A transgender woman recounts her evolution from a male-born child in the ultra-Orthodox Hasidic Jewish community to a thriving independent activist.
In this coming-of-age memoir, Jewish educator and trans activist Stein describes her birth in 1991 as a firstborn son following five older sisters from parents who descended from rabbinic dynasties. She recalls a childhood steeped in staunch Hasidic theology in New York; she was forbidden from indulging in any cultural, historical, artistic, or other “spurned” activities. Throughout her youth, the author internally identified as female—she recalls how, at age 4, she became angry that she had a penis—and this frustration caused behavioral issues and depression in grade school and beyond. Stein gracefully describes an attraction “tingle” for a fellow male classmate when she was a teenager, which led to a nascent forbidden love and a much-awaited departure from her overly protracted childhood. Despite this clandestine interaction, the author still feared the consequences of going against the grain, so she proceeded, as tradition and gender roles dictated, to marry a woman at age 18 and bear a son at 20. Soon after, Stein became overwhelmingly frustrated by the state of her true identity. “It started punching me in the face,” she admits. Consequently, she began the transitional process toward abandoning her Orthodox faith and becoming female, two decisions she knew were considered “deplorable” in the eyes of the Hasidic community. In the final chapter, the author chronicles coming out to her father (and his abrupt rejection) and her plans to become Abby. Unfortunately, these pages skimp on details about her post-transition lifestyle once she left the Hasidic community. Jewish readers focused on Stein’s rabbinic upbringing, Talmudic cultural experiences, and the significance of studying the Torah will find a wealth of emotionally limned anecdotes. However, the author’s life as a woman without familial support or reliance on the Jewish community receives too little attention.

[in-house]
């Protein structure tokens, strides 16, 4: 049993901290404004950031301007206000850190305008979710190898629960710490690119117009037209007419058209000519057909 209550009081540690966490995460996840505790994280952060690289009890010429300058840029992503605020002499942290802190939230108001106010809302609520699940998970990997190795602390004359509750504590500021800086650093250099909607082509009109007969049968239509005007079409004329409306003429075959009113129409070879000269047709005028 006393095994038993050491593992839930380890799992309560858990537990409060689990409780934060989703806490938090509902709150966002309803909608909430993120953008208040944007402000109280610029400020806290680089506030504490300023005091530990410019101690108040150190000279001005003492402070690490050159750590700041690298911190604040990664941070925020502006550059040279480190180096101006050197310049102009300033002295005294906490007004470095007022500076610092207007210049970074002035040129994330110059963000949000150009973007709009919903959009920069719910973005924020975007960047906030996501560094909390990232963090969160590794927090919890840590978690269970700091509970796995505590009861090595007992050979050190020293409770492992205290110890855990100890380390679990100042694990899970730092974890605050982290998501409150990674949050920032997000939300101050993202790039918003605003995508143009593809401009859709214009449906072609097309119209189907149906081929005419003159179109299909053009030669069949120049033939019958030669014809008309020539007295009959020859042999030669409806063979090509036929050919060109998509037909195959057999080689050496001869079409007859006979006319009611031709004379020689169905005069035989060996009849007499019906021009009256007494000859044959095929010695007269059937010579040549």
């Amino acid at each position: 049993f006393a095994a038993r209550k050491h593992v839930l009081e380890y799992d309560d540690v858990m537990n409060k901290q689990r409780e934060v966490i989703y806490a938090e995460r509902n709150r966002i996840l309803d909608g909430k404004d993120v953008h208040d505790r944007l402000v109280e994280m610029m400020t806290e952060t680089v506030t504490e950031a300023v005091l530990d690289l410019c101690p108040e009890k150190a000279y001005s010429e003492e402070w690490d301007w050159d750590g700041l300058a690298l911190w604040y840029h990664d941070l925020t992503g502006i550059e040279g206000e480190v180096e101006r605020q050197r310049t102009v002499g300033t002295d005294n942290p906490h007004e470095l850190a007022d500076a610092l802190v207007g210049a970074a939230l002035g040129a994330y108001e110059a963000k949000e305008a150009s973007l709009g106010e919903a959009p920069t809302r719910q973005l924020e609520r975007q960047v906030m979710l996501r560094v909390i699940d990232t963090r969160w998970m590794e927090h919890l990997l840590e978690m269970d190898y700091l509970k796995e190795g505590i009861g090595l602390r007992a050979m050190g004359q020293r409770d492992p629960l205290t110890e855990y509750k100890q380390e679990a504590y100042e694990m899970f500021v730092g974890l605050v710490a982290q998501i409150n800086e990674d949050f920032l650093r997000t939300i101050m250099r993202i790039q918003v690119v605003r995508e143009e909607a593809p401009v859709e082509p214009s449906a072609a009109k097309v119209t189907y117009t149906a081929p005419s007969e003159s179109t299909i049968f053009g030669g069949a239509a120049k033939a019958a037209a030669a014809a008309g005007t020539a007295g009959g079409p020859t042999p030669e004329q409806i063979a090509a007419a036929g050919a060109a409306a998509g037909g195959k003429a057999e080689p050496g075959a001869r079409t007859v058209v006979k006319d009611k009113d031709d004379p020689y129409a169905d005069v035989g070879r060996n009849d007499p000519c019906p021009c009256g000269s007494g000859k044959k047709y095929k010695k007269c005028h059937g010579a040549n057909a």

A sometimes-illuminating yet unbalanced journey into true identity and out of the Hasidic faith.